I've dumped my thoughts on how citations should work, in future, here: User:Pigsonthewing/Citations - the future. Andy Mabbett (Pigsonthewing); Talk to Andy; Andy's edits 12:06, 16 July 2014 (UTC)
This might ring with your idea but a possible idea, like with WikiBooks when you link through an ISBN and get to a selection of links to review, that for journals, newspapers, websites, etc. we possibly have a database that include, at minimum, links direct to the source, Wikipedia articles about the source (if they exist), and other possible details. So that in references these can always be linked to something without necessarily having an article about it. --MASEM (t) 15:54, 16 July 2014 (UTC)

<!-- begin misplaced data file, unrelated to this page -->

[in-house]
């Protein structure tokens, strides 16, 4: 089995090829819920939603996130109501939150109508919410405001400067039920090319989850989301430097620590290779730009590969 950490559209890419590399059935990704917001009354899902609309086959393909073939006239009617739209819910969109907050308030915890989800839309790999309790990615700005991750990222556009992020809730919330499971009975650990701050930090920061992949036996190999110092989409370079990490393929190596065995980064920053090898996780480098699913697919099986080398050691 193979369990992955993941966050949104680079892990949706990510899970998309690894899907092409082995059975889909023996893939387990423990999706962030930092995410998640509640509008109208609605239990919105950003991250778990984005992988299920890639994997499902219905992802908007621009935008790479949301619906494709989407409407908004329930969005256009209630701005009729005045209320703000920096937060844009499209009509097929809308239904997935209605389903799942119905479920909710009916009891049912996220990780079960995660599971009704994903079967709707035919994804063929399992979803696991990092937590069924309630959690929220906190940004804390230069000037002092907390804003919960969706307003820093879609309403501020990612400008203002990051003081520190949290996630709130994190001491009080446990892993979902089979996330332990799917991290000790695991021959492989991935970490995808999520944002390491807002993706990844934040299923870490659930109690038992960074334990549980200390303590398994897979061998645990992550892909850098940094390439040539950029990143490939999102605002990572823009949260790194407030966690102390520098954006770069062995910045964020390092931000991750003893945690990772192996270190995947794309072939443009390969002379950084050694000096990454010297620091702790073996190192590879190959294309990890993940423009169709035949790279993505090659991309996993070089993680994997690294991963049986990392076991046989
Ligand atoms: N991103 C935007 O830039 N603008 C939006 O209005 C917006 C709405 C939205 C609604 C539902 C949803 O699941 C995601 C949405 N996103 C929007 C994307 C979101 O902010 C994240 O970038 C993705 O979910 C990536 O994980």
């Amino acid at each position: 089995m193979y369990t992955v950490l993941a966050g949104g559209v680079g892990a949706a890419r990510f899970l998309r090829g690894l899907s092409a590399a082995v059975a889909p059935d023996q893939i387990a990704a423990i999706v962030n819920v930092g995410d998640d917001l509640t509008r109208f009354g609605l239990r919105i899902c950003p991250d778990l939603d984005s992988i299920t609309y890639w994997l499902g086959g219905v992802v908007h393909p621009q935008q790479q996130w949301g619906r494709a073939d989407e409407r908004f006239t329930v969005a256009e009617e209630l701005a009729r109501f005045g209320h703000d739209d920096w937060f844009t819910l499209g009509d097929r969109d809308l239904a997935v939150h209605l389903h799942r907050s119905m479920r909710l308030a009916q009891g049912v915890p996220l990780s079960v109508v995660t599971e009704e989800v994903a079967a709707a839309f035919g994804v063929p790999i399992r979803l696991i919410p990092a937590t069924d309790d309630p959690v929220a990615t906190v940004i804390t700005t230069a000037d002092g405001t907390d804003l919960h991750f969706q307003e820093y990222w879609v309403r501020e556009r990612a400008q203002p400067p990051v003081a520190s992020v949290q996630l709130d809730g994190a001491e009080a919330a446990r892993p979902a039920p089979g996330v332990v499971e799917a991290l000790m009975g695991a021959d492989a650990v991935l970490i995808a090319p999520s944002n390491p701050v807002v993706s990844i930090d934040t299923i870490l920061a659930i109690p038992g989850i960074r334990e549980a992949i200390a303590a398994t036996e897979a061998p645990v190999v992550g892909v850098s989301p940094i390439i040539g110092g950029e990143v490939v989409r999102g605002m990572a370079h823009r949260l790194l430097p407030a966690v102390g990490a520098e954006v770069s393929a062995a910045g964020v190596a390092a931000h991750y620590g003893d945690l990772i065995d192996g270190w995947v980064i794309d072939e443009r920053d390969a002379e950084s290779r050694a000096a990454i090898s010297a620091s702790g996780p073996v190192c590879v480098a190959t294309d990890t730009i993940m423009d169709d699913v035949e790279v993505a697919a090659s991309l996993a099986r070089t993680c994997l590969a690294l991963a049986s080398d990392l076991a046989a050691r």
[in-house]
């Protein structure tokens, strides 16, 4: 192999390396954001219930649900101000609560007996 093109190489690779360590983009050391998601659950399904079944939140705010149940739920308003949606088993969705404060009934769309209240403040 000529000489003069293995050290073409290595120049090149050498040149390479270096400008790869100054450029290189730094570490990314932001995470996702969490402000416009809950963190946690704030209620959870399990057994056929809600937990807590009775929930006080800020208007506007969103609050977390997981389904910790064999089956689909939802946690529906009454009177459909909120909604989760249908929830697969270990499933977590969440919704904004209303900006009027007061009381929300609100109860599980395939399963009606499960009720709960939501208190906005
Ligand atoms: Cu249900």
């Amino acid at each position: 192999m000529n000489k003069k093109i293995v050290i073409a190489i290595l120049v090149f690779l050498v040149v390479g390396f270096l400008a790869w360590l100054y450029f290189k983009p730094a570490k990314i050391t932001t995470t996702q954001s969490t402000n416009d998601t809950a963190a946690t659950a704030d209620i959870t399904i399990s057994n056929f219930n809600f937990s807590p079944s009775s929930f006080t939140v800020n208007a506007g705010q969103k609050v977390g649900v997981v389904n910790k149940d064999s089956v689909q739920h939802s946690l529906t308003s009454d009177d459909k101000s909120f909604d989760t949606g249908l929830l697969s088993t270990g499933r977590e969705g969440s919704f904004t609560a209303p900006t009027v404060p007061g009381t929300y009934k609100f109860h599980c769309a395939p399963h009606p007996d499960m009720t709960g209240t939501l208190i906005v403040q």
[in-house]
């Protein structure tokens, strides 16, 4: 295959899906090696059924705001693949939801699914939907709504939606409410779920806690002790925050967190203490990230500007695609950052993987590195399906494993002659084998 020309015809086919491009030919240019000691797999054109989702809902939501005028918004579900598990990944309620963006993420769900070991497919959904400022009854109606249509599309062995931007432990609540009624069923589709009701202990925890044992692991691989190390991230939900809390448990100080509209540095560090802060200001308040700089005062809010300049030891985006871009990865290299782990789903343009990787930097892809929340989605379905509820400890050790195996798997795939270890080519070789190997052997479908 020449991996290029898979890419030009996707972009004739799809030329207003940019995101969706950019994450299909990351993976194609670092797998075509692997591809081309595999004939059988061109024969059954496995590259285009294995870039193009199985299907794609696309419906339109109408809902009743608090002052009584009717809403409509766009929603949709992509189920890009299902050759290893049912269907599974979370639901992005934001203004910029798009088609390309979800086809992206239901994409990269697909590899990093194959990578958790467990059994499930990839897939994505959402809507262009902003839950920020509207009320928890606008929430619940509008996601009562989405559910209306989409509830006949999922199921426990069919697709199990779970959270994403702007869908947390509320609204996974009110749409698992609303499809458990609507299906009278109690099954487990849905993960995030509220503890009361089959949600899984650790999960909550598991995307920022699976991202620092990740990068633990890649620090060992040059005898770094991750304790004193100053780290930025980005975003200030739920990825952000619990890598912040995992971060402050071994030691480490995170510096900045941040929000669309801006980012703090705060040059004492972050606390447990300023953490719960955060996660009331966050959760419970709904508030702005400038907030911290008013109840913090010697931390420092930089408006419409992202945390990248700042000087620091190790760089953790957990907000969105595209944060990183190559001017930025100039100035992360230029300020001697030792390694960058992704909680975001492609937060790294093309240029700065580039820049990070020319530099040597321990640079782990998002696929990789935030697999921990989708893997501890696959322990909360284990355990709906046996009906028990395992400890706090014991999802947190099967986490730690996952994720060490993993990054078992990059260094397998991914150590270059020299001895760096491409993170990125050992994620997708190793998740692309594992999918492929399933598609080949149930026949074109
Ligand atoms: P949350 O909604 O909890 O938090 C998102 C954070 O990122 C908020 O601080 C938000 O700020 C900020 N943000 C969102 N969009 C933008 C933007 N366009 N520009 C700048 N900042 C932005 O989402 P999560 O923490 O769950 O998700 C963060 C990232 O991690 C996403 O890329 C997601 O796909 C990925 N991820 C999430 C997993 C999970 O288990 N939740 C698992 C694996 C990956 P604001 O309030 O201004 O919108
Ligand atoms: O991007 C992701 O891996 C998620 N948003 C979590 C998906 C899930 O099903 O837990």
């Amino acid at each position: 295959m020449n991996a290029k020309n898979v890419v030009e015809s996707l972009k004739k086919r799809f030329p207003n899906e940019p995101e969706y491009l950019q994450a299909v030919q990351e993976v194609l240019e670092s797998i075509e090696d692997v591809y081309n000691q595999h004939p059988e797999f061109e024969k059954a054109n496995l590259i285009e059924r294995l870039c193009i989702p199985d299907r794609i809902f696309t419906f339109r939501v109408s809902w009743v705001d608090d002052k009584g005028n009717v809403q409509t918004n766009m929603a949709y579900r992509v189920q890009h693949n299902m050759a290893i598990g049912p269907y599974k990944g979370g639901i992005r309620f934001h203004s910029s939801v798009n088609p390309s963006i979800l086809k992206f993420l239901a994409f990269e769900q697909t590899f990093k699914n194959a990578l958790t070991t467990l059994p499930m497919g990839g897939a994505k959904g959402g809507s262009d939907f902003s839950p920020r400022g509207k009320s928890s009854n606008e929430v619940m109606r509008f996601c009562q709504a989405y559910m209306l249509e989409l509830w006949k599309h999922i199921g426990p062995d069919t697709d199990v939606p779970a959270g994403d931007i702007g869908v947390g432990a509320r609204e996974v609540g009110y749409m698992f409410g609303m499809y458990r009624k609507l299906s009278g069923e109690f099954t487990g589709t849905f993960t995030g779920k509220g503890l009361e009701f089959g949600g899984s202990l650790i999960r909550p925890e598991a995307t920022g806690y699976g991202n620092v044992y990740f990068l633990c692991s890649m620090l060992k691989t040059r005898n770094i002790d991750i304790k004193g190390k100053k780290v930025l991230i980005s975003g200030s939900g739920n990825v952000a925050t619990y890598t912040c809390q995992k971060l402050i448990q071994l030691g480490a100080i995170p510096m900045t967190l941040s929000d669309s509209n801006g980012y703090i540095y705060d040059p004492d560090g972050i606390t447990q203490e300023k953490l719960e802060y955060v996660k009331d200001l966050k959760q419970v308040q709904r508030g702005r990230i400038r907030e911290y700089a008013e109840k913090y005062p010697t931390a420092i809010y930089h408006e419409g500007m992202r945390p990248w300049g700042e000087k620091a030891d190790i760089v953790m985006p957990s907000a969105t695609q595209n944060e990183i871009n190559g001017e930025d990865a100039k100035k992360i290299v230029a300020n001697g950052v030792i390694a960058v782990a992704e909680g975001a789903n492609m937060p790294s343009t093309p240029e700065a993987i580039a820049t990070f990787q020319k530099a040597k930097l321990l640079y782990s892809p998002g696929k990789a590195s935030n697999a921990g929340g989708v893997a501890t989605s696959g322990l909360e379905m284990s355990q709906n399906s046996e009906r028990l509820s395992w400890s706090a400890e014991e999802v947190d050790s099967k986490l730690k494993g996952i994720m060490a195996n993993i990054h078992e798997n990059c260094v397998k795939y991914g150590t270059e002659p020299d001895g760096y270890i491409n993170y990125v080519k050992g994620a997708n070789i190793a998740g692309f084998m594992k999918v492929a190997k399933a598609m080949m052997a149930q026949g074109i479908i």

If it's decided that journals that won't pass WP:GNG but are whose reliability as sources can be verified are to be put in list articles, the lists don't necessarily have to be organized by topic. This would just start many new arguments about which journal should be on which list. It would make more sense for the list to be by publisher. For a few entries only, the list could be a table in the publisher's article, and for a large number of items a separate list could be made. If the section heading or list article title was something like "List of peer-reviewed academic journals published by X&Y Co.", that should exclude any publications by the same publisher that were unsuitable as sources. If each item on the list had to have either a Wikipedia article wikilink or one reference verifying that the journal was peer reviewed, that should eliminate unreliable publications. The fact that a journal may have published only a few issues and then was no longer published, and isn't very notable, should be immaterial to being on such a list. Comparing this to articles about musicians: There are many musicians who are not notable enough for their own articles, but are listed in the article about bands or orchestras in which they participate. Similarly, there are many musical compositions which are not notable enough for an article, but are listed in the article about the album in which they are included. Surely, if a not-yet-famous rap song or drummer can have a line in a Wikipedia article, a peer reviewed journal warrants a mention somewhere. —Anne Delong (talk) 16:18, 16 July 2014 (UTC)